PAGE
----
Six Comebacks From 
Foreign Directors After 
Disastrous Hollywood Stints

By Matt Prigge
Add Comment Add Comment | Comments: 0 | Posted Aug. 17, 2011

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Red Cliff

The Great Madcap (1949): Hollywood has a habit of hiring and abusing foreign filmmakers, but at least some—like Asif Kapadia, Indian-British director of the Sarah Michelle Gellar bomb The Return, who rebounded with this week’s Senna—at least got a film in. Luis Buñuel never did. The only work the surrealist (of Midnight in Paris fame) got was supervising Spanish-language versions of MGM films. One of his ideas was even ripped off for The Beast With Five Fingers. It wasn’t until he hit up Mexico that he got work—16 years after his last film, Land Without Bread—and made this hit comedy that, while forgotten, put him back on the path to awesomeness.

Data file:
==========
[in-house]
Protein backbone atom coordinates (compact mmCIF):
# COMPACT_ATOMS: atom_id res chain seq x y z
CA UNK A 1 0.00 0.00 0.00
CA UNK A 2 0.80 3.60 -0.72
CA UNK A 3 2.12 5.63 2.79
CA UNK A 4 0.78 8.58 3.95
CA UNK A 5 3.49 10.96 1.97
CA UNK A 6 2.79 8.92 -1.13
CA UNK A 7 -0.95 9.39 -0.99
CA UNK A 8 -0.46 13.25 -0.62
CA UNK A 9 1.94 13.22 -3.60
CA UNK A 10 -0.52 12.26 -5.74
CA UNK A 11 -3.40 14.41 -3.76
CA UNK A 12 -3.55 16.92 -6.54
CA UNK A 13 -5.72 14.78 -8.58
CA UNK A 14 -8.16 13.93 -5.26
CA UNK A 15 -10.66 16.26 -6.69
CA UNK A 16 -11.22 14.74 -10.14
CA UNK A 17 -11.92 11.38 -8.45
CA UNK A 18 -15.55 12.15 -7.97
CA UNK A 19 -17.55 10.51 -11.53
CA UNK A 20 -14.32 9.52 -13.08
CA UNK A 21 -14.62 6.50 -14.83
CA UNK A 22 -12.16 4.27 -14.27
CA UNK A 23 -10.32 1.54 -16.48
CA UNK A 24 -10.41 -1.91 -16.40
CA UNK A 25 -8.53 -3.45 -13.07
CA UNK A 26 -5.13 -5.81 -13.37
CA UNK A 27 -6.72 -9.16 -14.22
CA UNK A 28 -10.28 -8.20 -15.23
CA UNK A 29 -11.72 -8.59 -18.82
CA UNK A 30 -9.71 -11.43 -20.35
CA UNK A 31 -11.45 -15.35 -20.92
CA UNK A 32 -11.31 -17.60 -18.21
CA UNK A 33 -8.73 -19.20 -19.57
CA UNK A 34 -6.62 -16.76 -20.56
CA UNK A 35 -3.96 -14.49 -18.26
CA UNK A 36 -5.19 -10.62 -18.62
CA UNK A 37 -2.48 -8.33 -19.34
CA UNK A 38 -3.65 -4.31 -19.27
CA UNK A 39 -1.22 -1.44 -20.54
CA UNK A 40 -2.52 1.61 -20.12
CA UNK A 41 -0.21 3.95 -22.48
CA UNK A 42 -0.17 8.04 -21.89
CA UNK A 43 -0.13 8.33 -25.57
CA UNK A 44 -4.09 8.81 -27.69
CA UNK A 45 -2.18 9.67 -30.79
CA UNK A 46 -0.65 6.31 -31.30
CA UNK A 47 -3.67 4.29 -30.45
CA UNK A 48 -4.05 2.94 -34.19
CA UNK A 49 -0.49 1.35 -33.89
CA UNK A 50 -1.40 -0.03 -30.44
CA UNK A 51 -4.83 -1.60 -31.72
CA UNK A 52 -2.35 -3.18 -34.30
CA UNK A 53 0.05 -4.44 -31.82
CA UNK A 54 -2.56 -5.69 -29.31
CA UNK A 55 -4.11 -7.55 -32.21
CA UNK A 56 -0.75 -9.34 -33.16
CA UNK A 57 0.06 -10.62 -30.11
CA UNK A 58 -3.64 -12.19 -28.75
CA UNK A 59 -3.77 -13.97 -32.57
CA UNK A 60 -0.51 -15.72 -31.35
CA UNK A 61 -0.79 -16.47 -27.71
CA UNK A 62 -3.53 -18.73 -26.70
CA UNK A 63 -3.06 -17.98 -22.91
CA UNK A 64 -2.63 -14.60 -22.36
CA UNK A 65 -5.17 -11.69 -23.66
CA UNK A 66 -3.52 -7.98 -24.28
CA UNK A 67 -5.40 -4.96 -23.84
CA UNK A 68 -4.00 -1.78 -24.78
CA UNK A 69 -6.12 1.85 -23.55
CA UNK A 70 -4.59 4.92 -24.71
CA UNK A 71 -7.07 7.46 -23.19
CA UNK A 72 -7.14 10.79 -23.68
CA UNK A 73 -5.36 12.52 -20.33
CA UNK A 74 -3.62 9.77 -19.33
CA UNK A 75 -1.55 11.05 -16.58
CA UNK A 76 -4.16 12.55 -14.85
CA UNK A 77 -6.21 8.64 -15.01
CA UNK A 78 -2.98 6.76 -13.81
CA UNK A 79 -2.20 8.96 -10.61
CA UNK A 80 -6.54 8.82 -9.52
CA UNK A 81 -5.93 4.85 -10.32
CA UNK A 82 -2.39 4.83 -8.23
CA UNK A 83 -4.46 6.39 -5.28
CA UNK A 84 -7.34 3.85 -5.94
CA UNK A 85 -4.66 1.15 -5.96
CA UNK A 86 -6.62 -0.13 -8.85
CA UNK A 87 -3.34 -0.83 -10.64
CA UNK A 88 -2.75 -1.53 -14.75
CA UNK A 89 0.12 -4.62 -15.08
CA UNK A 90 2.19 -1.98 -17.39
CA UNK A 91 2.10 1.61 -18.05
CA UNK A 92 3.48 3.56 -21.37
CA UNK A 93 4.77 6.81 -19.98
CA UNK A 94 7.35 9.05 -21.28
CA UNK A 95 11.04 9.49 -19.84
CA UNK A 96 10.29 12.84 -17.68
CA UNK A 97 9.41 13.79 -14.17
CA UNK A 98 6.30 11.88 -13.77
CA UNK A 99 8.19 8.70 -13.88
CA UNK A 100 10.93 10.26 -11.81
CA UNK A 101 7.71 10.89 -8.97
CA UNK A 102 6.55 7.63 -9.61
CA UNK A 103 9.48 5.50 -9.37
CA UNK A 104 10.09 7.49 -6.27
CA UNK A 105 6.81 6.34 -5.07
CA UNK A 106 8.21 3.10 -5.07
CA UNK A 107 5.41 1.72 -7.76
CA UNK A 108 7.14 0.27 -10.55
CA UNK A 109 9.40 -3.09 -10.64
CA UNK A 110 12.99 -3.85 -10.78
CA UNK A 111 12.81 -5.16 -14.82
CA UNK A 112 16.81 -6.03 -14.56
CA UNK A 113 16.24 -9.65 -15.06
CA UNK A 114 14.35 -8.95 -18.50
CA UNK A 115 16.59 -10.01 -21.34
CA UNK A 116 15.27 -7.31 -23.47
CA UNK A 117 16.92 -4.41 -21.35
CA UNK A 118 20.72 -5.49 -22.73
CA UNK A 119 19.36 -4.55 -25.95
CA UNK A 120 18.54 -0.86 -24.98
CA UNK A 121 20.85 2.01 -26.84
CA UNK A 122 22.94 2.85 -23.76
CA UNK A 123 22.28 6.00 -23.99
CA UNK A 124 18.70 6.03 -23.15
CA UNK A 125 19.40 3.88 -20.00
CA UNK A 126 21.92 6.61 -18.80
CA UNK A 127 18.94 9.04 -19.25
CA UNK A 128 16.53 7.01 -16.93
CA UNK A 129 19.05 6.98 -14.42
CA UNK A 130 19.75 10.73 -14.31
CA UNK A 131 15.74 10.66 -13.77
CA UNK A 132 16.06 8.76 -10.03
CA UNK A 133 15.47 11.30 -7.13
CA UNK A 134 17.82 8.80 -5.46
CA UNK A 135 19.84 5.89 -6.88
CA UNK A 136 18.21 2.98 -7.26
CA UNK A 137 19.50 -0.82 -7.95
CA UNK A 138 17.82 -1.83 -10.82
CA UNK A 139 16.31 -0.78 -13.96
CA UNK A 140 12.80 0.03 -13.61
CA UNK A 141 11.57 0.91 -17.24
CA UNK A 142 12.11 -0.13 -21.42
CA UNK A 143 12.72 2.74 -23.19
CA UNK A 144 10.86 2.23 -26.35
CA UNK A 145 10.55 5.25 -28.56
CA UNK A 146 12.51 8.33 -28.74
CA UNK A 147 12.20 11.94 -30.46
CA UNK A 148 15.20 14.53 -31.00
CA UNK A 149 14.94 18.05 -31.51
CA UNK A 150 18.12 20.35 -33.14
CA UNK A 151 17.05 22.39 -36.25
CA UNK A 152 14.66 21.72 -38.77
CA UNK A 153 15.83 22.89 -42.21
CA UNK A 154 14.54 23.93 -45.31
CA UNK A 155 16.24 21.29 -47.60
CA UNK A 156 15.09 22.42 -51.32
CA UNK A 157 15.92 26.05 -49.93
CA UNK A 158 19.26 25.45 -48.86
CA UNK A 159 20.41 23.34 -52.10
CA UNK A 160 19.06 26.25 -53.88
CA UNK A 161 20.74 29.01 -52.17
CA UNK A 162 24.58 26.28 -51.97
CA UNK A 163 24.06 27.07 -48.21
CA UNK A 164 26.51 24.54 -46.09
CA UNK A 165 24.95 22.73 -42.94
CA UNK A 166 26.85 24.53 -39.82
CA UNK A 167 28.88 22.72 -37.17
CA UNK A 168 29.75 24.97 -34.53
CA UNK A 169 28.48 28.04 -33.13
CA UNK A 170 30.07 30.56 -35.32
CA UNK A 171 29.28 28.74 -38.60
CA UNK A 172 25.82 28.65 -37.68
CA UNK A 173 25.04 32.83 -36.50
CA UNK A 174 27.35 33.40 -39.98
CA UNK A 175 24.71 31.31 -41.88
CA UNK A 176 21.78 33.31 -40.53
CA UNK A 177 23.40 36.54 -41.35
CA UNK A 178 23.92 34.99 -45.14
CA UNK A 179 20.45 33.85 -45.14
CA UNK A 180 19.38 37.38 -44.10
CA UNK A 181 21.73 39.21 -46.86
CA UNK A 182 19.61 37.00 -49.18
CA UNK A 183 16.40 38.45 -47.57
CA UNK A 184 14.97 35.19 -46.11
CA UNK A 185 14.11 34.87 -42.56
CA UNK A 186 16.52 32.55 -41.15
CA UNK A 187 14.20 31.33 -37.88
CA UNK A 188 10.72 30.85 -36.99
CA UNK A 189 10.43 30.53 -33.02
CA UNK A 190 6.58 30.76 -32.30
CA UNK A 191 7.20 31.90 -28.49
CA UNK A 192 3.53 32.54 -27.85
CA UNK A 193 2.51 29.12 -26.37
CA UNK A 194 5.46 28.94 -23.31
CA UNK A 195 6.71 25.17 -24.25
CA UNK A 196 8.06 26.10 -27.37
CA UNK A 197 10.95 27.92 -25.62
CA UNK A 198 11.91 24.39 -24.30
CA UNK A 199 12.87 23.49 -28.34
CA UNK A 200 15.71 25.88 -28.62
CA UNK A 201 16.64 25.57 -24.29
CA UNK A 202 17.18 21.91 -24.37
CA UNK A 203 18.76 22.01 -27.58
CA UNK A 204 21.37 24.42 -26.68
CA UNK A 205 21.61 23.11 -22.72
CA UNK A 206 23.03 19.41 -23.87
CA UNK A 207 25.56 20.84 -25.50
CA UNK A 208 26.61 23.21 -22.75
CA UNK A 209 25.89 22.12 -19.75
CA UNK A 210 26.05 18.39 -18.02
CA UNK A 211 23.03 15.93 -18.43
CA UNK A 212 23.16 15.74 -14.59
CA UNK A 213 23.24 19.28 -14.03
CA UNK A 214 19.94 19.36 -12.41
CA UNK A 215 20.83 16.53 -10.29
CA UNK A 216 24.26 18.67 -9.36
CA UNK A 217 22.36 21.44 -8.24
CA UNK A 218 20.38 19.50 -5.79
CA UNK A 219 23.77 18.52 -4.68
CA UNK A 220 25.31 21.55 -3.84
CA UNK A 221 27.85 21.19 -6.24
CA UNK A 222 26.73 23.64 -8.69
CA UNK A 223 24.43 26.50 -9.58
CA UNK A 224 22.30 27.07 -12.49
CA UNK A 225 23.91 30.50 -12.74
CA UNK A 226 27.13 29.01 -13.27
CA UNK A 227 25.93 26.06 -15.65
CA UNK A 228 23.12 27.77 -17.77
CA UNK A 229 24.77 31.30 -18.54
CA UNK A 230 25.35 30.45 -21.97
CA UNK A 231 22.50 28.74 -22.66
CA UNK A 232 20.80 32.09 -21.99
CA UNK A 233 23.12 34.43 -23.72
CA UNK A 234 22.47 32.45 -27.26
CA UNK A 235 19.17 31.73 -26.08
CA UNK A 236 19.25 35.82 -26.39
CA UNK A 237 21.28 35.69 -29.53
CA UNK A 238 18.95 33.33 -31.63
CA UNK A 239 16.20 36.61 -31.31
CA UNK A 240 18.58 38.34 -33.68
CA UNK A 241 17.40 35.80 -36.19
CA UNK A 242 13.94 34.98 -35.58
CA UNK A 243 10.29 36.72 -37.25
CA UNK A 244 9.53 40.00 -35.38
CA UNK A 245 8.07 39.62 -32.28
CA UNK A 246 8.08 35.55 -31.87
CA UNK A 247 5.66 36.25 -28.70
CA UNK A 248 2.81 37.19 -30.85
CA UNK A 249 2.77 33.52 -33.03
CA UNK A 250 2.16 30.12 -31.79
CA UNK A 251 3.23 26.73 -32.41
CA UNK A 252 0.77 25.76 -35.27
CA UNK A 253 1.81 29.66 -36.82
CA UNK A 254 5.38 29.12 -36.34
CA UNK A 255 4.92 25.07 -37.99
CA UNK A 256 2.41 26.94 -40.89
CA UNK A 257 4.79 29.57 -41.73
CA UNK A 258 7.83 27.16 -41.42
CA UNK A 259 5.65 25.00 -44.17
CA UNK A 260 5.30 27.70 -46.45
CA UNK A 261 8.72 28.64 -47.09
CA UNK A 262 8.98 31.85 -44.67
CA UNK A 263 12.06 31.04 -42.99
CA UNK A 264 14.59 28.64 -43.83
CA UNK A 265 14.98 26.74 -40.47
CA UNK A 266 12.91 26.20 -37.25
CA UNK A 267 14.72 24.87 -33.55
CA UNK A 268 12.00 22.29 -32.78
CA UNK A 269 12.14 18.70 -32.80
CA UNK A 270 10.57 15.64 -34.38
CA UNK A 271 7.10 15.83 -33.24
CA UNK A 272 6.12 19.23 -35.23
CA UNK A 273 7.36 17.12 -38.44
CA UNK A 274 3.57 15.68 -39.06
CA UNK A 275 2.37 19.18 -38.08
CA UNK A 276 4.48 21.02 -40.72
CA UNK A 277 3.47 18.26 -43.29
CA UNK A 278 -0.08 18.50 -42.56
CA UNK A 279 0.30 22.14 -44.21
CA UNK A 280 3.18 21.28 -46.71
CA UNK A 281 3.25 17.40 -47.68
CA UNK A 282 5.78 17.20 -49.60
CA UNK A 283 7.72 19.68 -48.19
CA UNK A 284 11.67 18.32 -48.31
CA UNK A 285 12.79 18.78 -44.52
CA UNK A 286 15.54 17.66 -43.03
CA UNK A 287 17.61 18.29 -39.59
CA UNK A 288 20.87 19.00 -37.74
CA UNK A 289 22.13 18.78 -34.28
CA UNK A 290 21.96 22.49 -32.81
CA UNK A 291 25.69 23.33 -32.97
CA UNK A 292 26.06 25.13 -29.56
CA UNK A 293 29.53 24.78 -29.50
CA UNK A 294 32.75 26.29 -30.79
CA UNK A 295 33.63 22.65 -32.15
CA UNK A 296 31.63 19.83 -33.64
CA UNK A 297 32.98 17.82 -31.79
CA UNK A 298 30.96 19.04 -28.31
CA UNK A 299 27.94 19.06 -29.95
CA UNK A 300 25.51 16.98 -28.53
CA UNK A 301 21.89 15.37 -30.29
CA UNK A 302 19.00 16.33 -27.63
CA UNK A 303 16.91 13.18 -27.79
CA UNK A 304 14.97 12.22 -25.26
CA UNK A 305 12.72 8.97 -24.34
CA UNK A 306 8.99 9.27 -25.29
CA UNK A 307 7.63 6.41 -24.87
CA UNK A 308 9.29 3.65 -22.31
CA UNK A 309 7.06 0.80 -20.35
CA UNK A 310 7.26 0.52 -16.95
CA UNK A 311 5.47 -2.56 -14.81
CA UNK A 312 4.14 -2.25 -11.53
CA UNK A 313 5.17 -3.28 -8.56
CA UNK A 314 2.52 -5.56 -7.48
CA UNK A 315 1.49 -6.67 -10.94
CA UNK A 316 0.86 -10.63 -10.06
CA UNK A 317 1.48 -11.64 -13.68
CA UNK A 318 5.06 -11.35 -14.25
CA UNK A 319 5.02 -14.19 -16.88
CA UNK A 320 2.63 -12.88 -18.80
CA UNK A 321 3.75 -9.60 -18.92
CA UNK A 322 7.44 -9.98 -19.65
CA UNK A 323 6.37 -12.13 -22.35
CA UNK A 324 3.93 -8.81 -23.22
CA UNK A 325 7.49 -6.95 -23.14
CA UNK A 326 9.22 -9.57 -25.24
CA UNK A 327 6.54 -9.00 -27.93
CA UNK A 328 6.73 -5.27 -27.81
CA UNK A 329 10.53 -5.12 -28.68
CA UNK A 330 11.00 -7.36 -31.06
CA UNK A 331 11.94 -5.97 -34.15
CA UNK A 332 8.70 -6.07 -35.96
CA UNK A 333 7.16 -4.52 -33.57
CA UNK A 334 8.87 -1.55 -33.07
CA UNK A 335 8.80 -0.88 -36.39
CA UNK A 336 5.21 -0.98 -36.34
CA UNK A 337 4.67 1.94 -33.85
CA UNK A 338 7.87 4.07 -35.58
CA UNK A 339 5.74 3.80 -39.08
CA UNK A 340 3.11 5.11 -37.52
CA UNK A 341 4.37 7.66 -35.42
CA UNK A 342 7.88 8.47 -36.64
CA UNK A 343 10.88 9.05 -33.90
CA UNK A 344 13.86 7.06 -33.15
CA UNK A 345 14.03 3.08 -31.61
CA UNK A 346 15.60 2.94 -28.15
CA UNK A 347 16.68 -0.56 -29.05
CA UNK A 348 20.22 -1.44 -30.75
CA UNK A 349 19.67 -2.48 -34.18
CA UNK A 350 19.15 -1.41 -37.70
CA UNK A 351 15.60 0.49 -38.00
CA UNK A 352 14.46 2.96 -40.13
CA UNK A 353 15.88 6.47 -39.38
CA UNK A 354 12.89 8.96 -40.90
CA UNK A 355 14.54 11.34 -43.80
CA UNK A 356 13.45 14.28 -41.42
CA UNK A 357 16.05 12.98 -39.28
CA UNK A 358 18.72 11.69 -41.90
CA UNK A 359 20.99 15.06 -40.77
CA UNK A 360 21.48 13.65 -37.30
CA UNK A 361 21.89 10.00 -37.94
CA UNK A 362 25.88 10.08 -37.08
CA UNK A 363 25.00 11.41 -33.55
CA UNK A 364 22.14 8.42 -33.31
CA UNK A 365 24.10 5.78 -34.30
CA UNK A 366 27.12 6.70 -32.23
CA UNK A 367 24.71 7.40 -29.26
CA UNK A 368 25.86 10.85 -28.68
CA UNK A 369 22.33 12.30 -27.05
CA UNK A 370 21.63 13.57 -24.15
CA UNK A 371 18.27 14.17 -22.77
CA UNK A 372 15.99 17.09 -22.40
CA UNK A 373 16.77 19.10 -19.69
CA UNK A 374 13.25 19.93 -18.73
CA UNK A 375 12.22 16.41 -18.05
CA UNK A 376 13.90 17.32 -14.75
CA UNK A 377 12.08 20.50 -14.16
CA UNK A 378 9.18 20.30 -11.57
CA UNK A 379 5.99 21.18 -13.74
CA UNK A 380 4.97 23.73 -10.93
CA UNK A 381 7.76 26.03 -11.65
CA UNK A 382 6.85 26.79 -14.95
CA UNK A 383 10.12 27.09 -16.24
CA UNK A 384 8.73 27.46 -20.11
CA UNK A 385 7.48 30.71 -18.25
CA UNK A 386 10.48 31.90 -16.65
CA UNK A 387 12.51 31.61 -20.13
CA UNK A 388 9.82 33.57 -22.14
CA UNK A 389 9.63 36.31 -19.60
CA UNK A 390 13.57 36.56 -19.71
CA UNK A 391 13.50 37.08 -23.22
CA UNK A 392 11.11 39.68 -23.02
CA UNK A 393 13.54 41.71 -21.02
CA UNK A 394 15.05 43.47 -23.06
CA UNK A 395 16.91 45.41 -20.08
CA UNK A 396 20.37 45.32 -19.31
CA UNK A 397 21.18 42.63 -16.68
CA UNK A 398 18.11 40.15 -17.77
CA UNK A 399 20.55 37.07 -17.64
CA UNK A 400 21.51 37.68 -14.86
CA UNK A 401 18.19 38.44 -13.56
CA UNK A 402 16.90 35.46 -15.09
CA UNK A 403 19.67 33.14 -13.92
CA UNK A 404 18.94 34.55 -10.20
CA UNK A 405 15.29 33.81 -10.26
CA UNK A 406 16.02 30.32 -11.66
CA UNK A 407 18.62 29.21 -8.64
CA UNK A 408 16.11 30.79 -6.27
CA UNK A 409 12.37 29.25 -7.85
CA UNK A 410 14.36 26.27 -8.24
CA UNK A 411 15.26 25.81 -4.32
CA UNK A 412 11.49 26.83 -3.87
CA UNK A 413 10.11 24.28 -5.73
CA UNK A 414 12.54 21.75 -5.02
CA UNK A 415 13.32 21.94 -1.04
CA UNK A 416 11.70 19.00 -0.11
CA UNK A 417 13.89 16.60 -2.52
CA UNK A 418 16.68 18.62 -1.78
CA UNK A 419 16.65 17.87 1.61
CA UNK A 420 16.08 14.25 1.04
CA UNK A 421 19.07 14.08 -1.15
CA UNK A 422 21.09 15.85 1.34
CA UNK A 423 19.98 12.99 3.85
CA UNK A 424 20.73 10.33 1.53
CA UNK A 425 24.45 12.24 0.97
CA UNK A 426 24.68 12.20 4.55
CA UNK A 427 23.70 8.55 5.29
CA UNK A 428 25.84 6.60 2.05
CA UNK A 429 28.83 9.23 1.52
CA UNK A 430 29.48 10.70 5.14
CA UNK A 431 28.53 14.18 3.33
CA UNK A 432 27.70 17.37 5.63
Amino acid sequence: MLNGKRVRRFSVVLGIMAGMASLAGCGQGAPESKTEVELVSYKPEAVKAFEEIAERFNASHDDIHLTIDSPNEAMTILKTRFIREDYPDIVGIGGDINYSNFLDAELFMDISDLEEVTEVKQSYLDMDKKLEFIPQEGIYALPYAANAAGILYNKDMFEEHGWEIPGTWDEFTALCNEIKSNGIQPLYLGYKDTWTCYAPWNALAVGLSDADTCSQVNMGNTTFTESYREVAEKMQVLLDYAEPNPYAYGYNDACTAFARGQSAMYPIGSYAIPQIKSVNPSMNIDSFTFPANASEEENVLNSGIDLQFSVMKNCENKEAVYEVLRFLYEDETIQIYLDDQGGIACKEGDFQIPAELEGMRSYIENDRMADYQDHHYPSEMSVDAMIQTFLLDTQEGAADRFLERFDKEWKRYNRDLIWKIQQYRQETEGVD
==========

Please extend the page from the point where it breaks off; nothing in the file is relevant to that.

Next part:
La Ronde (1950): The films German-born Max Ophüls made in Hollywood—chiefly Letter From an Unknown Woman, Caught and The Reckless Moment—represent an incredible run. Too bad audiences didn’t notice. He scuttled off to France to make this cyclical rumination on free love, and the rest is history.


Cries and Whispers (1972): Often forgotten is Ingmar Bergman’s awfully short Hollywood period, during which he produced The Touch (1971), which dared pair Bibi Andersson with Elliot Gould. Bolting home, he made the most stereotypically Bergmanesque film he could muster—a meditation on death and dying overwrought enough to score him another Oscar.



The Passenger (1975): Execs might not have understood Michelangelo Antonioni’s Blow-Up, but it made money, and that was enough to fund Zabriskie Point, one of the more notable bombs of all time. Antonioni waited five years for the dust to settle, and while no more commercial, this art-thriller with Jack Nicholson was at least liked.


Black Book (2006): Paul Verhoeven had a checkered, oft-amazing Hollywood career—including Showgirls , a monstrosity intended to be a monstrosity—but by the nasty but rote Hollow Man, he’d clearly burned out. Returning to the Netherlands, he attempted to play nice—but only on his terms. His journey into WWII territory finds a Jewish spy dying her pubes, falling for a Nazi officer and other backward Verhoeven fun.


Red Cliff (2009): Please stay home, John Woo.

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